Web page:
Just In: Sussex Residents Warned To Boil Water, State Says “Samples Tested Positive For The Presence Of E. coli”

GRAN

The Delaware Division of Public Health (DPH) has advised the operator of Broadkiln Beach Water Company located in Sussex County to issue a boil water notice to customers after water samples collected from the system tested positive for the presence of E. coli bacteria on Friday, July 20, according to DPH. Because the Broadkiln Beach Water Company shares a connection with PrimeHook Water Company, anyone who uses drinking water from either system should not drink the water without boiling it first, according to a statement released by the Delaware Division of Public Health late Friday.

Consumers are advised to bring the water to a boil (212 degrees F), let it boil for a minute, and let it cool before using, or use bottled water. Boiled or bottled water should be used for drinking, making ice, brushing teeth, washing dishes, and food preparation until further notice. Boiling kills the bacteria and other organisms in the water. It is safe to use the water for bathing/showering and for washing clothes.

The water system operator is required by state law to notify all consumers of the contamination and the boil water notice. The well and the distribution system are currently being disinfected and flushed, and a chlorine treatment system has been put in place by the system operator, according to the statement. The DPH Office of Drinking Water (ODW) will alert the water system operator when bacteria is no longer present, and the public will be informed when boiling water is no longer needed.

E. coli are bacteria whose presence indicates that the water may be contaminated with human or animal wastes. Microbes in these wastes can cause diarrhea, cramps, nausea, headaches, or other symptoms. They may pose a special health risk for infants, young children, and people with severely compromised immune systems. The symptoms above are not caused only by organisms in drinking water. If you experience any of these symptoms and they persist, contact your health care provider. People at increased risk should seek advice about drinking water from their health care providers.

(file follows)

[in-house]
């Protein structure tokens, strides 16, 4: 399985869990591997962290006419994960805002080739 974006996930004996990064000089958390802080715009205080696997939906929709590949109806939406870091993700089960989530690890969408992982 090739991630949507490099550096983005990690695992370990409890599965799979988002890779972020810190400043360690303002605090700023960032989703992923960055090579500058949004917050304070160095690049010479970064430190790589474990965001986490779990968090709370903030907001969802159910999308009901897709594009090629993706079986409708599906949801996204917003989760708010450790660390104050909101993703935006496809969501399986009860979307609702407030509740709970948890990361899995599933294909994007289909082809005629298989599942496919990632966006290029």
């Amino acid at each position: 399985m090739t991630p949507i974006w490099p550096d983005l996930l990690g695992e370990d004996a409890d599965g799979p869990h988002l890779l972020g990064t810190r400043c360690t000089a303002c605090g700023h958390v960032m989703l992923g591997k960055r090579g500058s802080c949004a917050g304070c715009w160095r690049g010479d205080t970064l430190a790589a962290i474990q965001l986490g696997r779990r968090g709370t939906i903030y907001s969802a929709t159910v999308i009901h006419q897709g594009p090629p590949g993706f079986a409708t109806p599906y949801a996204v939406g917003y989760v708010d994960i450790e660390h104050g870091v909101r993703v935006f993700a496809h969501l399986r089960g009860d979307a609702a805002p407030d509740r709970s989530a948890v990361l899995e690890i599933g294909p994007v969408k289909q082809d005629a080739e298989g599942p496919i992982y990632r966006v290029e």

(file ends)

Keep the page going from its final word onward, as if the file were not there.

Bacterial contamination can occur when increased run-off enters the drinking water source (for example following heavy rains). It can also happen due to a break in the distribution system (pipes) or a failure in the water treatment process.

For more information about E. coli, visit http://www.dhss.delaware.gov/dhss/dph/files/ecolifaq.pdf or https://www.cdc.gov/healthywater/drinking/private/wells/disease/e_coli.html.

A person who is deaf, hard-of-hearing, deaf-blind or speech-disabled can call the DPH phone number above by using TTY services. Dial 7-1-1 or 800-232-5460 to type your conversation to a relay operator, who reads your conversation to a hearing person at DPH. The relay operator types the hearing person’s spoken words back to the TTY user. To learn more about TTY availability in Delaware, visit http://delawarerelay.com.

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First State Update's Delaware editorial team covers New Castle County, Kent County and Sussex County breaking news, political news, and general news stories. We bring the reader the latest news from the Wilmington, Newark, Dover, Rehoboth Beach and all point in between. If you have news to share, email us at desk@firststateupdate.com.